I hope you’ve been enjoying some of my previous DK LEGO Book reviews as I’ve been sent some of the newer books to feature! The first of which is the new LEGO Ninjago Secret World of the Ninja title, a fun little compendium that sheds a bit more insight into the Ninjago universe.
Thanks once again to DK Australia for sending me the review copy!
You can purchase Secret World of the Ninja from Penguin Australia’s online store for $24.99.
Here’s a look at the cover of Secret World of the Ninja. Like most DK LEGO books, you get a really large hard cover book featuring the main characters fronted by Zane the Titanium Ninja.
For LEGO Ninjago fans, one of the biggest draws of the book is the exclusive Sensei Wu minifigure which you can get a really good look of in the plastic window embedded into the cover. We’ll take a closer look at Sensei Wu in just a moment.
I have to admit that Ninjago is one of the LEGO themes that I am most unfamiliar with. Ninjago is not high on my priority list of sets to buy (I probably have more Chima sets) and the last set that I can remember building and reviewing is last year’s Thunder Raider. So yeah, it’s been awhile!
Despite my relative ignorance, I did enjoy flipping through the book. Ninjago is a hit theme with LEGO’s core demographic of boys the age of 8 and this book is suitably geared towards the younger crowd. Secret World of the Ninja gives readers a very light hearted take of the characters in the Ninjago universe.
There are a few activity sections which Ninjago fans will no doubt enjoy but I couldn’t really get into the slightly juvenile part. For parents of young Ninjago fans, there’s plenty to like in the book, as you’re equipped with plenty of storytelling tools to flesh out the characters and settings of the World of the Ninja.
LEGO sets tend to be quite scant when it comes to characterisation, so think of this book as a handy compendium which helps bring the characters and their distinct personalities to life.
While I’m not a fan of Ninjago, I did have fun taking in all the interesting bits of trivia about the characters (both friend and foe). Case in point, this section on one of the newest Ninjago baddis – Master Chen who apparently moonlights as a Noodle Restaurateur? Sinister indeed!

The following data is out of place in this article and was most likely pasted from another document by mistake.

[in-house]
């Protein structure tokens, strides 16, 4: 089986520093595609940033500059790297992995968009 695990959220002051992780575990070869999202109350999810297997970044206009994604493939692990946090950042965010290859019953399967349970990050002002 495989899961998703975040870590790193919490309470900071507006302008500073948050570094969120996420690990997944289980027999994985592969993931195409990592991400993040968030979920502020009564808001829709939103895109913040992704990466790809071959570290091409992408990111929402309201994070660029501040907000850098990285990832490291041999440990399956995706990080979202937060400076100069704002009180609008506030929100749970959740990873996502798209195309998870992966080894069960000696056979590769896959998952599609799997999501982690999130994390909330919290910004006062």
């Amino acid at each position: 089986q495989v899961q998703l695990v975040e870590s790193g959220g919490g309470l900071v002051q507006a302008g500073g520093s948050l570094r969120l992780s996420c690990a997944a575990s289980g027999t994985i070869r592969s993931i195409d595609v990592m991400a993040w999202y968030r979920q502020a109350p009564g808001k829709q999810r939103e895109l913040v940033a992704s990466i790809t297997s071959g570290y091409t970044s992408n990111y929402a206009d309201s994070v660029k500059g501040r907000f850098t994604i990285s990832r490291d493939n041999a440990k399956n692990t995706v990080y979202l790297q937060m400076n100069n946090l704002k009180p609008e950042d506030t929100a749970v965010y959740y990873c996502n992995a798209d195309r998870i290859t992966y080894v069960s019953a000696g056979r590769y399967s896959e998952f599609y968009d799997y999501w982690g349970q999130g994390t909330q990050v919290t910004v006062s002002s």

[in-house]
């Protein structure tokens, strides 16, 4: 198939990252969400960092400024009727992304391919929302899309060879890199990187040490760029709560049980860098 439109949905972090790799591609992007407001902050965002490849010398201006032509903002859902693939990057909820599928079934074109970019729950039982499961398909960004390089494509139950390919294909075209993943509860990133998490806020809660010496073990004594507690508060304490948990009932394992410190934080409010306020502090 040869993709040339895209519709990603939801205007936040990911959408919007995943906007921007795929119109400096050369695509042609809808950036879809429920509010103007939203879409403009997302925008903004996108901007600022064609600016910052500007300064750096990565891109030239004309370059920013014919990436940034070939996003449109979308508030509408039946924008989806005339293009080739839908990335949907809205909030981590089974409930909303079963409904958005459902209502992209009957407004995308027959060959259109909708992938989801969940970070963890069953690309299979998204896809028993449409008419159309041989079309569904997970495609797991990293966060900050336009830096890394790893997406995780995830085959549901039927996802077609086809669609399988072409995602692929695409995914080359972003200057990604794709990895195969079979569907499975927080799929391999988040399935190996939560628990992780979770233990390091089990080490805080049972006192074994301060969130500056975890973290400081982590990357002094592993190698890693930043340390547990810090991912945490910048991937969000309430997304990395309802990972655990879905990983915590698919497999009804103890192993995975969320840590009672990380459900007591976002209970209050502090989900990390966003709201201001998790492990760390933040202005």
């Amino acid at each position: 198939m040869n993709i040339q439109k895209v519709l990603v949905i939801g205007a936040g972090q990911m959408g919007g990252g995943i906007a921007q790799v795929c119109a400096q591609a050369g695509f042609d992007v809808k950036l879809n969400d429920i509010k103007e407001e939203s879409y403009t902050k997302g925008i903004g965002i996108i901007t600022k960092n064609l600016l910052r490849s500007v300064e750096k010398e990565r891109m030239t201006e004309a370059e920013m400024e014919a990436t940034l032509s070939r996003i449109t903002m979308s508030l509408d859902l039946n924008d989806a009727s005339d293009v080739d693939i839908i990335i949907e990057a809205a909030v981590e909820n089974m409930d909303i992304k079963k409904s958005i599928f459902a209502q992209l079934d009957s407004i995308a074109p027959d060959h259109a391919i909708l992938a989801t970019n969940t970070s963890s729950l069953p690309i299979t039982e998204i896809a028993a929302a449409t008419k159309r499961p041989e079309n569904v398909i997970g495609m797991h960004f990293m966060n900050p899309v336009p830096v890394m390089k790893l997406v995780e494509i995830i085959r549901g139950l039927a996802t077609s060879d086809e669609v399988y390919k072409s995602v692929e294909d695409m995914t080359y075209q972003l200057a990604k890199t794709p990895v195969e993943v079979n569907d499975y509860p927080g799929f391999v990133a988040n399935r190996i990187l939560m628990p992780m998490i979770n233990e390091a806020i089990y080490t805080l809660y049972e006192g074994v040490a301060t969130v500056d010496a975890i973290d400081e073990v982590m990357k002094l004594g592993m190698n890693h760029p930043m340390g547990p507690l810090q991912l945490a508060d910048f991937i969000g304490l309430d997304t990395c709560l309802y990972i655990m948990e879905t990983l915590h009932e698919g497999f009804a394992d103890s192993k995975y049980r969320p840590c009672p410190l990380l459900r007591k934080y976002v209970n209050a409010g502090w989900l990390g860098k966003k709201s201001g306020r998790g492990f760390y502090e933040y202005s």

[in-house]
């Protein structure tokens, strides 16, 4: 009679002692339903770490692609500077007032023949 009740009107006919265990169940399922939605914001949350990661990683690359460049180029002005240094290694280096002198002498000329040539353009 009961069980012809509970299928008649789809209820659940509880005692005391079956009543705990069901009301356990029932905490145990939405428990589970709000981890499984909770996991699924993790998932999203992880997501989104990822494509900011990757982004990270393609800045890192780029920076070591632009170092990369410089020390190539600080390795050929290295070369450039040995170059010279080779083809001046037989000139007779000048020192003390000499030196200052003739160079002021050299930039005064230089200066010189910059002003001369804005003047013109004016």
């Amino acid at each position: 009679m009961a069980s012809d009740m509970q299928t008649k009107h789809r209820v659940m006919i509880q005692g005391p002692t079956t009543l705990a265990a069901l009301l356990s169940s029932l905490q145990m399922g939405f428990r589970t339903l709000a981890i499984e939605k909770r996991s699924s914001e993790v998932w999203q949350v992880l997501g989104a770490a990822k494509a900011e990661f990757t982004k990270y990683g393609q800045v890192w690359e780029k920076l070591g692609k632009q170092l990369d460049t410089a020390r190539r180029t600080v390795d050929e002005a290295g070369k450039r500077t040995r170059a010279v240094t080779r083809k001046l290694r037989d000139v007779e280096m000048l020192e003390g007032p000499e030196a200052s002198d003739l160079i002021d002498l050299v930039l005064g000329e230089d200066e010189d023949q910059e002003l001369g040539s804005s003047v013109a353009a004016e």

Like most DK LEGO books, the photography of the LEGO sets and minifigs are top notch and they serve as very appealing advertisements for the actual sets themselves. I’m hoping to find some of the newer Ninjago sets on clearance soon – some of them are designed really nicely and contain some fantastic new elements.
Obligatory section of my favourite Ninjago – Jay, the Blue Ninja of Lightning. Turns out we have a lot in common such as our penchant for witty one liners and our mutual dislike for bad hair days!
The tone of the book is much younger and “kiddy” compared to DK’s other character encyclopedias, which is quite understandable since Ninjago doesn’t seem to have a lot of appeal among Adult LEGO fans.
One of the standout features of DK books are the exclusive minifigures included. The Secret World of the Ninja comes with a very snazzy looking Sensei Wu who has a brilliantly designed torso and legs that is exclusive to this book. Ninjago collectors take note, you won’t want to miss out on him!
The venerable and wise Sensei Wu has a pearl gold sugegasa (Asian conical hat) that is traditionally worn by rice farmers. He comes with a staff and his trademark looking white beard piece.
Removing his beard reveals the excellent print on his torso. His outfit looks suitably regal with the gold trimmings as well as his ornate looking belt which bears a striking similarity to Japan’s Imperial Seal. The alignment of the seal on his belt buckle is a little off center but you won’t really notice unless you stare closely at it.
Sensei Wu also has back printing in the form of an enlarged seal and some very nice looking fabric detail.
Overall, Sensei Wu’s minifigure is a great addition to any Ninjago fan’s collection. If you’re a purist collector, you’re going to want to add him to your roster of characters. While I may not be the biggest fan of Ninjago, he still has a very versatile oriental and Japanese look that could be very useful for certain MOCs or scenes.
Final thoughts: Like most character encyclopedias and supplementary books published by DK, you will most likely only appreciate the Secret World of the Ninja if you’re a fan of Ninjago. As a neutral, I didn’t enjoy it as much but I could still appreciate the book as a LEGO fan.
I suspect that younger kids will be delighted to read the book and have fun with all the fun activities and character profiles in it. Looking back and thinking as a 6 year old boy, I would have loved to have gotten a book like this and re-read it over and over again till I was confident that I had memorized every single bit of information about all the Ninjas and their enemies.
This book will make a great gift for any young Ninjago fan, so if you’re a parent or thinking of buying a young Ninjago-obsessed kid a present, the Secret World of the Ninja would make an ideal gift.
To purchase the Ninjago Secret World of the Ninja book, you can visit the Penguin Australia online store or your nearest bookstore. The RRP for the book is $24.99 and you can often get these on sale if retailers discount them in catalogues. Always helps to keep an eye out for any promotions!
Special thanks to DK Australia for providing me with a review copy of the Secret World of the Ninja